Oh, I forgot to mention... there were no dirt roads or bumpy roads. All highways in Kaiping are NEW: clean, smooth and modern. In fact their roads are in much better condition than those in B.C., Canada... and because it's a bus, it goes through the express lanes at all the toll booths.
Post by laohuaqiao on Apr 27, 2007 13:10:24 GMT -5
The catamarans are very smooth; moving at high speed the passenger cabins ride high above water surface and thus are not affected much by ocean waves.
Having said that, I'll throw out another option, which is to take the ferry from HK airport to Macau, going through customs at Macau harbor and not HK. Take bus or taxi to China/Zhuhai City border, about a mile or so away. Cross border and custom and from Zhuhai take bus or taxi to Kaiping City.
You can also take a ferry from HK airport to Shenzhen, again bypassing HK and go on to Kaiping fron Shenzhen.
Yet another option on how to get from Hong Kong to Kaiping or other Guangdong destinations......this is probably the simplest way but there are some potential quirks: Take a scheduled passenger bus from Hong Kong's airport to Kaiping. #1. If you do not wish to stay in Hong Kong or Kowloon at all, and #2. you have your China visa already, and #3. your arriving flight is convenient for you, and #4. you have a reasonable amount of patience, then this is likely your most direct way of getting to Kaiping. Hong Kong's airport has about a half dozen or so bus companies that have regular scheduled passenger buses running to various parts of Guangdong Province. However, in most cases this requires you to arrive at Hong Kong's airport at a certain time period because most of the buses leave for the various points in Guangdong Province in the morning hours. These buses will leave the airport, go through Kowloon, cross the border into China at Shenzhen where you connect to the appropriate bus to wherever you want to go in Guangdong. The bus ticket is around US$30-$35. The Shenzhen part of the journey is the most hectic part. Here you will exit the arriving bus to surrender your Hong Kong exit visa, return to the bus for just a few yards distance, exit the bus again but taking all your belongings and luggages with you, enter China immigration & customs, and afterwards find the proper connecting bus to your Guangdong destination. On the journey to your destination, there will be several stops along the way for disembarking passengers, so it is prudent for you to get a window seat on the bus in order to keep a watchful eye to ensure that no one walks away with your luggages at the stops.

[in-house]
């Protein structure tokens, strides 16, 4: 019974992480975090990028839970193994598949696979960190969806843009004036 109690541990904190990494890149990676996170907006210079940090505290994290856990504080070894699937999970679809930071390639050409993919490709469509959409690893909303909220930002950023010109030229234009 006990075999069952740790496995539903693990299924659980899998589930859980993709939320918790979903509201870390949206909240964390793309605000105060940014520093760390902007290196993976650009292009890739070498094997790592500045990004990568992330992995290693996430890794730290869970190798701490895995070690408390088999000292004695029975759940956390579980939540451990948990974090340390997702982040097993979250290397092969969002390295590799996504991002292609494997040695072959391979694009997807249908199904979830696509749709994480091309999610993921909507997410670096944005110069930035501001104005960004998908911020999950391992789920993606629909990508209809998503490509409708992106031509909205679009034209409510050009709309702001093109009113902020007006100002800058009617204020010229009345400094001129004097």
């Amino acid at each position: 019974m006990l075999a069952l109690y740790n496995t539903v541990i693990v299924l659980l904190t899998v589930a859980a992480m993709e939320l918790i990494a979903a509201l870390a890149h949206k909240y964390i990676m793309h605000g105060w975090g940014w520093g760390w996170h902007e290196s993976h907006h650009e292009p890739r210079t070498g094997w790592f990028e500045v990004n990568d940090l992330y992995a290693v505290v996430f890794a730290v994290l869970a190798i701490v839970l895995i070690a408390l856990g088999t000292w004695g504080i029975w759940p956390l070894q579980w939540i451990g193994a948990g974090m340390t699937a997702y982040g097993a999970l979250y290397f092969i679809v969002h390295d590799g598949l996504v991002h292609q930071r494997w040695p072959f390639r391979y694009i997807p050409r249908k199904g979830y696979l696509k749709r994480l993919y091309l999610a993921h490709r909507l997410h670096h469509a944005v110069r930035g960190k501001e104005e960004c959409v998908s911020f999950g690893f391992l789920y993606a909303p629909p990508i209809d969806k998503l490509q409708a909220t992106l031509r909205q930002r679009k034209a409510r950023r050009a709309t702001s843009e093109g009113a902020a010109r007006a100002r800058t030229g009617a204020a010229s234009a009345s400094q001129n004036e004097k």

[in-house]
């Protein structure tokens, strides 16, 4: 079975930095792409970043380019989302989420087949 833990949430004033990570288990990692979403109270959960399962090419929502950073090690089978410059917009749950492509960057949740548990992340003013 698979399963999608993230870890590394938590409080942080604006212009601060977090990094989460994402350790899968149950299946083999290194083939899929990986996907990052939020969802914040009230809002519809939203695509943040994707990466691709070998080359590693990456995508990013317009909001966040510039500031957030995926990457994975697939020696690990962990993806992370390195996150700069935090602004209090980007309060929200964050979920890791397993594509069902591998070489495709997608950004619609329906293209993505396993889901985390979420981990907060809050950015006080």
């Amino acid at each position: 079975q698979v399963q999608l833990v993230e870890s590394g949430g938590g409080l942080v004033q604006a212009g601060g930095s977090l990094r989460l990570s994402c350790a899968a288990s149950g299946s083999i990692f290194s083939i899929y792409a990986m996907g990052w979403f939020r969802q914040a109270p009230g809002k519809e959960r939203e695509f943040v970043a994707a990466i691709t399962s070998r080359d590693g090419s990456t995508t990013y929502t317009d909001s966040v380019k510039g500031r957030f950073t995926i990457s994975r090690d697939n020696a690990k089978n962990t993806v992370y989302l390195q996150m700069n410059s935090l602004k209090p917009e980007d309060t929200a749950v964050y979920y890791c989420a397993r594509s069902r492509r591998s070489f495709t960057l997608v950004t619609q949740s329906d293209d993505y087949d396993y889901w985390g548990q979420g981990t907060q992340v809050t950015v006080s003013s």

My experience is as follows: I arrived at Hong Kong's airport around 10:30 pm because that was the last night flight into Hong Kong and there were no early, early morning arriving flights for me. I endured the overnight wait at the airport until the bus kiosks opened in the morning around 7 am. For me, I wished to take a passenger bus to Xinhui. I chose the CTS Express Coach since it was the only one with Xinhui as one of its destinations. I paid the fare for the bus ticket and waited about an hour for a CTS person to lead a group of us to the appropriate departing bus downstairs. CTS will put a sticker on your shirt or jacket with the name of your destination written on it so that in case you get lost along the way (especially at the Shenzhen transfer point), any CTS personnel will know what bus to direct you to. Once aboard the correct bus at Shenzhen, I was well on my way to Xinhui. To ensure that I won't miss my stop in Xinhui, I kindly asked the bus driver in broken Cantonese to remind me when my stop comes up. The entire bus trip from Hong Kong airport to Xinhui is about 4 hours. The bus has modern cushioned seats and air-conditioning, making for a comfortable bus ride.
If you can endure this type of travel itinerary, then this may not be so bad for you because there is only one transfer point (Shenzhen). To pass the time at Hong Kong's airport, I napped off and on, snacked periodically, wandered throughout the near-deserted airport, and read a book. If you are traveling with kids, then this may not be best for you.